By total area (including its waters), Canada is the second-largest country in the world, after Russia. By land area alone, however, Canada ranks fourth, due to having the world's largest proportion of fresh water lakes. Stretching from the Atlantic Ocean in the east, along the Arctic Ocean to the north, and to the Pacific Ocean in the west, the country encompasses 9,984,670 km2 (3,855,100 sq mi) of territory. Canada also has vast maritime terrain, with the world's longest coastline of 243,042 kilometres (151,019 mi). In addition to sharing the world's largest land border with the United States—spanning 8,891 km (5,525 mi)—Canada shares a maritime boundary with Greenland to the northeast and with the France's overseas collectivity of Saint Pierre and Miquelon to the southeast. Canada is also home to the world's northernmost settlement, Canadian Forces Station Alert, on the northern tip of Ellesmere Island—latitude 82.5°N—which lies 817 kilometres (508 mi) from the North Pole.
The physical geography of Canada is widely varied. Boreal forests prevail throughout the country, ice is prominent in northern Arctic regions and through the Rocky Mountains, and the relatively flat Canadian Prairies in the southwest facilitate productive agriculture. The Great Lakes feed the St. Lawrence River (in the southeast) where the lowlands host much of Canada's economic output. Canada has over 2,000,000 lakes—563 of which are greater than 100 km2 (39 sq mi)—containing much of the world's fresh water. There are also fresh-water glaciers in the Canadian Rockies, the Coast Mountains and the Arctic Cordillera. Canada is geologically active, having many earthquakes and potentially active volcanoes, notably Mount Meager massif, Mount Garibaldi, Mount Cayley massif, and the Mount Edziza volcanic complex.
Government and politics
Canada is described as a "full democracy", with a tradition of liberalism, and an egalitarian, moderate political ideology. An emphasis on social justice has been a distinguishing element of Canada's political culture. Peace, order, and good government, alongside an Implied Bill of Rights are founding principles of the Canadian government.
At the federal level, Canada has been dominated by two relatively centrist parties practising "brokerage politics", the centre-left leaning Liberal Party of Canada and the centre-right leaning Conservative Party of Canada (or its predecessors). The historically predominant Liberal Party position themselves at the centre of the Canadian political spectrum, with the Conservative Party positioned on the right and the New Democratic Party occupying the left. Far-right and far-left politics have never been a prominent force in Canadian society. Five parties had representatives elected to the Parliament in the 2021 election—the Liberal Party, who currently form a minority government; the Conservative Party, who are the Official Opposition; the New Democratic Party; the Bloc Québécois; and the Green Party of Canada.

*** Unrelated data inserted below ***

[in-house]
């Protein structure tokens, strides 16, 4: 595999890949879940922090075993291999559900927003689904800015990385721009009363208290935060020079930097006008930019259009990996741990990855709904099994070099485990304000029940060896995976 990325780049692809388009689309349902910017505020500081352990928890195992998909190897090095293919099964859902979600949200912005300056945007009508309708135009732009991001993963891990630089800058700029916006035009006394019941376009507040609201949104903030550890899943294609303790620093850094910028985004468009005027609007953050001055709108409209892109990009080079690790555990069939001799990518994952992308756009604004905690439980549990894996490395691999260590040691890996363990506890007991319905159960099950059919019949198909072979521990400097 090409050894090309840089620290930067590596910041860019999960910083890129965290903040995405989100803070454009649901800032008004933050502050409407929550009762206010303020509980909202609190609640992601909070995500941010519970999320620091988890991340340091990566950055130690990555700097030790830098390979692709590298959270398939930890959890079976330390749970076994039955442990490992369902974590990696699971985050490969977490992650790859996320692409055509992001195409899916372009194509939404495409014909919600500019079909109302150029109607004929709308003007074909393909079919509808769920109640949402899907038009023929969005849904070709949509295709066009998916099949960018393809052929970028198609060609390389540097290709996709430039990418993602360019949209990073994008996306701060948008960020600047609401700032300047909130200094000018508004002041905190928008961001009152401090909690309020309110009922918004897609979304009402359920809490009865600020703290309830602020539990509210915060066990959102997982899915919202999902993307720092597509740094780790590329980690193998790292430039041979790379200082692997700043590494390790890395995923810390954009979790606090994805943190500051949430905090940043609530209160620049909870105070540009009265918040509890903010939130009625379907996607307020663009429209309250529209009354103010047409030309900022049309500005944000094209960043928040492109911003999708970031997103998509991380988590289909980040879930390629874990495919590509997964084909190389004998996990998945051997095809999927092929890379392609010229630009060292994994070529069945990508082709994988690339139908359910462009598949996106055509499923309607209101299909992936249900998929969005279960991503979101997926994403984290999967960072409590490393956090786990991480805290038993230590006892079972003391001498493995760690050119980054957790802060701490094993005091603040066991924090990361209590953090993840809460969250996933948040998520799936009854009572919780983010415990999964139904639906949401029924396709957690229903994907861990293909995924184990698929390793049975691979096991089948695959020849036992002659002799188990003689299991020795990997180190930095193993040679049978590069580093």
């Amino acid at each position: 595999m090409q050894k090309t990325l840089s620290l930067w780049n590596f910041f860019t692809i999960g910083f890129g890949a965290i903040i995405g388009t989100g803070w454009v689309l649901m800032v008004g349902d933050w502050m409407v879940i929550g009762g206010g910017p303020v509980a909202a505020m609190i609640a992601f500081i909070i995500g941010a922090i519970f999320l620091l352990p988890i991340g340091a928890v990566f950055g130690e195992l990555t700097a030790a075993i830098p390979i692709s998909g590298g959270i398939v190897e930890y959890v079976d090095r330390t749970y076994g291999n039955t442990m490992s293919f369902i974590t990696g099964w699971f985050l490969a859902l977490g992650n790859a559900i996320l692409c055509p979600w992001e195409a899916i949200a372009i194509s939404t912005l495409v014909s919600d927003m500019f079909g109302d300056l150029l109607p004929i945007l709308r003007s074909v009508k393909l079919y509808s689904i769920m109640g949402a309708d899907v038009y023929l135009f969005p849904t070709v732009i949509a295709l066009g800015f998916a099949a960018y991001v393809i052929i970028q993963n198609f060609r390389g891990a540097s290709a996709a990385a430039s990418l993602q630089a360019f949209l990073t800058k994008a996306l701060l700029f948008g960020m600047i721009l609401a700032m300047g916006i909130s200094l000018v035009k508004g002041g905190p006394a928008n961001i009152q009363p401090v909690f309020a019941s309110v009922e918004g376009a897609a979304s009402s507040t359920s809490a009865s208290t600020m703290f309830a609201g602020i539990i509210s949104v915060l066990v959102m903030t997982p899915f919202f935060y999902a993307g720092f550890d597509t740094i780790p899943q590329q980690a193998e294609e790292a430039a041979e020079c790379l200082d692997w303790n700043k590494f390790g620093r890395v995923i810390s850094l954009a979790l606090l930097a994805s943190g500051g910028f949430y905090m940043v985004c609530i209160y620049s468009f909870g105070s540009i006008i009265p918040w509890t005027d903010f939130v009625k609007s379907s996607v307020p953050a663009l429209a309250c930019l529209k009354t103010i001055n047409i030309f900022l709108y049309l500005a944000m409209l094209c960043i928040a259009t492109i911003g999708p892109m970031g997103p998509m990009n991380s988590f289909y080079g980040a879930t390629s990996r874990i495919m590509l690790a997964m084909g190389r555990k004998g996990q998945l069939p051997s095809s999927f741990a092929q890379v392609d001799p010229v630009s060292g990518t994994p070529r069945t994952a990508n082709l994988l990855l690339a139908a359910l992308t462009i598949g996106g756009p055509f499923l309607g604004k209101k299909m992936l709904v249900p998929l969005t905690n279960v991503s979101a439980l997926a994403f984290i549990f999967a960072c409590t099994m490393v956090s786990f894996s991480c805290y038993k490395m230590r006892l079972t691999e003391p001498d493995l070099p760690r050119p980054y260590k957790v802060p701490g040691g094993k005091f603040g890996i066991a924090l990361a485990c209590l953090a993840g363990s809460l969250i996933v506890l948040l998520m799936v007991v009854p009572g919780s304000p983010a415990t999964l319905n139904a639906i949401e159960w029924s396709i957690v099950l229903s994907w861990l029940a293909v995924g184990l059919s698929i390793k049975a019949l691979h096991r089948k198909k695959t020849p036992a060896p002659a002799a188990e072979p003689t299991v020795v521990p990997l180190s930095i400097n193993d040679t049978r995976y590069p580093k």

Canada has a parliamentary system within the context of a constitutional monarchy—the monarchy of Canada being the foundation of the executive, legislative, and judicial branches. The reigning monarch is Queen Elizabeth II, who is also monarch of 14 other Commonwealth countries and each of Canada's 10 provinces. The person who is the Canadian monarch is the same as the British monarch, although the two institutions are separate. The monarch appoints a representative, the governor general, with the advice of the prime minister, to carry out most of her federal royal duties in Canada.
While the monarchy is the source of authority in Canada, in practice its position is mainly symbolic. The use of the executive powers is directed by the Cabinet, a committee of ministers of the Crown responsible to the elected House of Commons and chosen and headed by the prime minister (at present Justin Trudeau), the head of government. The governor general or monarch may, though, in certain crisis situations exercise their power without ministerial advice. To ensure the stability of government, the governor general will usually appoint as prime minister the individual who is the current leader of the political party that can obtain the confidence of a plurality in the House of Commons. The Prime Minister's Office (PMO) is thus one of the most powerful institutions in government, initiating most legislation for parliamentary approval and selecting for appointment by the Crown, besides the aforementioned, the governor general, lieutenant governors, senators, federal court judges, and heads of Crown corporations and government agencies. The leader of the party with the second-most seats usually becomes the leader of the Official Opposition and is part of an adversarial parliamentary system intended to keep the government in check.
Each of the 338 members of Parliament in the House of Commons is elected by simple plurality in an electoral district or riding. General elections must be called by the governor general, either on the advice of the prime minister or if the government loses a confidence vote in the House. The Constitution Act, 1982 requires that no more than five years pass between elections, although the Canada Elections Act limits this to four years with a fixed election date in October. The 105 members of the Senate, whose seats are apportioned on a regional basis, serve until age 75.